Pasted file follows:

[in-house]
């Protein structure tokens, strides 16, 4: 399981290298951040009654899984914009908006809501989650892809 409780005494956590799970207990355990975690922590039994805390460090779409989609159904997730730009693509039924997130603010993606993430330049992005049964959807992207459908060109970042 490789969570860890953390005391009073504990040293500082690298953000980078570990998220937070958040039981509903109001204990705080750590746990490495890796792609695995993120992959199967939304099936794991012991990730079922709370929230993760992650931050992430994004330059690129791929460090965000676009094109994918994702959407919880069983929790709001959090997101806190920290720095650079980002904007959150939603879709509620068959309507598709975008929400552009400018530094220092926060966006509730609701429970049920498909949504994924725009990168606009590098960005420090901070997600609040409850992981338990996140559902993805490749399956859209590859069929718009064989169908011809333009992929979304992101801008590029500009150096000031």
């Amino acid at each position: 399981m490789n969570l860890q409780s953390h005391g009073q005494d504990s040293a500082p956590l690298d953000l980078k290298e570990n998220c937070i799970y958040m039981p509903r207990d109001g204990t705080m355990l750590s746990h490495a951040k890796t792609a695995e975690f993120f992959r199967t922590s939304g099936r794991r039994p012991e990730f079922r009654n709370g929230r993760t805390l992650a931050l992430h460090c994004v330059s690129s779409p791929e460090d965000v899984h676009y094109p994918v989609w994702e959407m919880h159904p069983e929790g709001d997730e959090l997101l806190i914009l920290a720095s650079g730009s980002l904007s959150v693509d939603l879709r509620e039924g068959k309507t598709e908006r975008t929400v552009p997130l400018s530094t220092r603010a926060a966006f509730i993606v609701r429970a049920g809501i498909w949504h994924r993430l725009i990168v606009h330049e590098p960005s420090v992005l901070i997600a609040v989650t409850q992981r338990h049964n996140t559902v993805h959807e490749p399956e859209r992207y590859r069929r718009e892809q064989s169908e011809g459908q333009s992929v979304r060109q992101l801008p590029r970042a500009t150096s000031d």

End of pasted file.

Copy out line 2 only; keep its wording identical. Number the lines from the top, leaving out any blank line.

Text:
């Protein structure tokens, strides 16, 4: 399981290298951040009654899984914009908006809501989650892809 409780005494956590799970207990355990975690922590039994805390460090779409989609159904997730730009693509039924997130603010993606993430330049992005049964959807992207459908060109970042 490789969570860890953390005391009073504990040293500082690298953000980078570990998220937070958040039981509903109001204990705080750590746990490495890796792609695995993120992959199967939304099936794991012991990730079922709370929230993760992650931050992430994004330059690129791929460090965000676009094109994918994702959407919880069983929790709001959090997101806190920290720095650079980002904007959150939603879709509620068959309507598709975008929400552009400018530094220092926060966006509730609701429970049920498909949504994924725009990168606009590098960005420090901070997600609040409850992981338990996140559902993805490749399956859209590859069929718009064989169908011809333009992929979304992101801008590029500009150096000031």